In Poe, there's usually an innocent young woman who serves both as
savior from and victim of the horrors at large, but in Lovecraft the
men are isolated students or overdedicated scientists whose families
and loved ones have receded in the wake of these men's sinister
fixations -- and the Lovecraft chronology tucked at the back of the
book gives us a similar picture of their creator. ''Suffers another
'near breakdown,' '' an entry reads, when the author is just 10 years
old. ''Develops an interest in the Antarctic.'' His gaze continues to
fix on empty, cold horizons; his health continues to fail; so too his
brief marriage to a woman whose distinguishing characteristic appears
to be a need for a ''rest cure.'' His philosophies on race and
immigration, to put it mildly, do not show a great appreciation of
other cultures. For all of their professed interest in the sciences,
his characters have little faith it will bring the light of reason:
''The sciences,'' one narrator warns, ''have hitherto harmed us
little; but someday the piecing together of dissociated knowledge will
open up such terrifying vistas of reality, and of our frightful
position therein, that we shall either go mad from the revelation or
flee from the deadly light into the peace and safety of a new dark
age.'' Indeed, people seem to be fleeing in Lovecraft's stories even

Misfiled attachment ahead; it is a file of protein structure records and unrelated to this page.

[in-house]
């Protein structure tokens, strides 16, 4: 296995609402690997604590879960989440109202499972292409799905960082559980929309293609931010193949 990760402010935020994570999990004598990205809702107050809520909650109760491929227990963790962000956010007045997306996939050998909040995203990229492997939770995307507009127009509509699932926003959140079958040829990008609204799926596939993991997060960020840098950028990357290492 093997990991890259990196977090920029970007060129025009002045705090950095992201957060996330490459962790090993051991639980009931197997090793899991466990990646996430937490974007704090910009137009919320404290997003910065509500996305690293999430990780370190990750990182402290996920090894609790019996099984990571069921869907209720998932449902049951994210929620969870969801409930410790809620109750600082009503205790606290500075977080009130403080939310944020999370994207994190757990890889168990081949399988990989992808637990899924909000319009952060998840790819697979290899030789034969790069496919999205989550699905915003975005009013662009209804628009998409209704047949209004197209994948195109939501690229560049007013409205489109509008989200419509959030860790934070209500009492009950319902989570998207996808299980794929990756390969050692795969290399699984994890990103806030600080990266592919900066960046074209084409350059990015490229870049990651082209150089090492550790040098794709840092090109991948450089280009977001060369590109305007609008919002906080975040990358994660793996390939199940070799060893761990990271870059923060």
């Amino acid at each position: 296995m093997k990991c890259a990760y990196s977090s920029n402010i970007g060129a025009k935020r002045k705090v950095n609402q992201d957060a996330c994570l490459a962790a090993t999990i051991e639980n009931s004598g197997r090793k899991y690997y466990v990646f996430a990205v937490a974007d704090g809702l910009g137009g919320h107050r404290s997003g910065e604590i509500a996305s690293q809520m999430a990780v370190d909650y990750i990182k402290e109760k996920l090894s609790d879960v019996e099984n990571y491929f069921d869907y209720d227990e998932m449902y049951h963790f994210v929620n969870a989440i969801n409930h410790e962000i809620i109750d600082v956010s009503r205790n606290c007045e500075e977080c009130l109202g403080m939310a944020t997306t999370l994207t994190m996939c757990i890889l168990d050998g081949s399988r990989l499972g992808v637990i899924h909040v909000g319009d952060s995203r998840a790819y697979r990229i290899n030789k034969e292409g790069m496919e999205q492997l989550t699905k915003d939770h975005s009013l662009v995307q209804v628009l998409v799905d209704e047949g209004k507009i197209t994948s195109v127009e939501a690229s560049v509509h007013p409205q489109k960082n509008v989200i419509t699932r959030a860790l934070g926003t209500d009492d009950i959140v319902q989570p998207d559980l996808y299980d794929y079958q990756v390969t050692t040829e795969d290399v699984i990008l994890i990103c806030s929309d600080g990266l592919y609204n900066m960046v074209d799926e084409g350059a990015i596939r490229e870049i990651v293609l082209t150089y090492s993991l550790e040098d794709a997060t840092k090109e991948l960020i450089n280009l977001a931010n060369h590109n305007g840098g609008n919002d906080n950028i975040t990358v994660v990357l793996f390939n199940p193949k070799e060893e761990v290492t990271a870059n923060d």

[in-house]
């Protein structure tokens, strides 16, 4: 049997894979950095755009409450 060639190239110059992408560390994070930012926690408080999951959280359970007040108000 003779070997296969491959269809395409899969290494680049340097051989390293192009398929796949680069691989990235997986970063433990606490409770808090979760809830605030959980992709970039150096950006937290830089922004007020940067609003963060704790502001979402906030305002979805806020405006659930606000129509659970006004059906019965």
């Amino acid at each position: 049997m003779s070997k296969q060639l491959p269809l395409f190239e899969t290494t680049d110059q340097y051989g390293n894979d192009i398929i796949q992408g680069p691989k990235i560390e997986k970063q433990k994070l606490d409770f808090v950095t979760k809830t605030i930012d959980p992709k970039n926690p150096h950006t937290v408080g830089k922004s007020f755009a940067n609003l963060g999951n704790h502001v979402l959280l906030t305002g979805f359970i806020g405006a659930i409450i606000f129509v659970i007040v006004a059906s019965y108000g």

before anything unnatural arrives. ''The old folk have gone away, and
foreigners do not like to live there,'' Lovecraft writes, by way of
setting the scene. ''French Canadians have tried it, Italians have
tried it, and the Poles have come and departed. It is not because of
anything that can be seen or heard or handled, but because of
something that is imagined.''
If you spend enough time in Lovecraft's lonely landscapes, fear really
does develop: not the fear that you will come across unearthly
creatures, but the fear that you will come across little else. And
what first seems horridly overdone accumulates a creepy minimalism.
Taken as a whole, Lovecraft's work exhibits a hopeless isolation not
unlike that of Samuel Beckett: lonely man after lonely man, wandering
aimlessly through a shadowy city or holing up in rural emptiness,
pursuing unspeakable secrets or being pursued by secret unspeakables,
all to little avail and to no comfort. There is something funny about
this -- in small doses. But by the end of this collection, one does
not hear giggling so much as the echoes of those giggles as they
vanish into the ether -- lonely, desperate and, yes, very, very scary.
Daniel Handler writes novels under his own name and as Lemony Snicket.